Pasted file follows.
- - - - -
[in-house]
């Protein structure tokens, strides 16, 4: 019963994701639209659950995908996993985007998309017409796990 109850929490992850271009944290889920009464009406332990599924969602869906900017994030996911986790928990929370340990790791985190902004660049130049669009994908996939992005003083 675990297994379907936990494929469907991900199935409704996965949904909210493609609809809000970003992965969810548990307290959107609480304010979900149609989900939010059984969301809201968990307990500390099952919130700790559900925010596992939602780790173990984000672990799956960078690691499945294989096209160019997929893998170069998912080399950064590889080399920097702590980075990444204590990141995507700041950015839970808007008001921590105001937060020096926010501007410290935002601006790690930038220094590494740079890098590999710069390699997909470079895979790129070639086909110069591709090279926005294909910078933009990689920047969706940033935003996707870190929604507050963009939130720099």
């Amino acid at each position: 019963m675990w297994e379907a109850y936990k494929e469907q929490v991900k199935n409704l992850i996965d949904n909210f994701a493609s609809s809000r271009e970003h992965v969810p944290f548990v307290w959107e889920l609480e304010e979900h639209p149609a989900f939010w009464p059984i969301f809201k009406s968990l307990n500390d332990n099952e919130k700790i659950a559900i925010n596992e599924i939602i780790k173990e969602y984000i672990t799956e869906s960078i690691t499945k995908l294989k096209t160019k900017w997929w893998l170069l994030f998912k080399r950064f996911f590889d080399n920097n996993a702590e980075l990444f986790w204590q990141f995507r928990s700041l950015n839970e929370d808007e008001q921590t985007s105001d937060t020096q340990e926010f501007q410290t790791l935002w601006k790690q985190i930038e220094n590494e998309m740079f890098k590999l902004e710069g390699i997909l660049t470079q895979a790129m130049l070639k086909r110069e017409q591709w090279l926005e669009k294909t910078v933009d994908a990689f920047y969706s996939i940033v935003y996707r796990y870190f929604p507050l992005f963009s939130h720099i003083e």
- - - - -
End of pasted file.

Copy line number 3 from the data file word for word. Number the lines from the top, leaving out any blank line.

């Amino acid at each position: 019963m675990w297994e379907a109850y936990k494929e469907q929490v991900k199935n409704l992850i996965d949904n909210f994701a493609s609809s809000r271009e970003h992965v969810p944290f548990v307290w959107e889920l609480e304010e979900h639209p149609a989900f939010w009464p059984i969301f809201k009406s968990l307990n500390d332990n099952e919130k700790i659950a559900i925010n596992e599924i939602i780790k173990e969602y984000i672990t799956e869906s960078i690691t499945k995908l294989k096209t160019k900017w997929w893998l170069l994030f998912k080399r950064f996911f590889d080399n920097n996993a702590e980075l990444f986790w204590q990141f995507r928990s700041l950015n839970e929370d808007e008001q921590t985007s105001d937060t020096q340990e926010f501007q410290t790791l935002w601006k790690q985190i930038e220094n590494e998309m740079f890098k590999l902004e710069g390699i997909l660049t470079q895979a790129m130049l070639k086909r110069e017409q591709w090279l926005e669009k294909t910078v933009d994908a990689f920047y969706s996939i940033v935003y996707r796990y870190f929604p507050l992005f963009s939130h720099i003083e």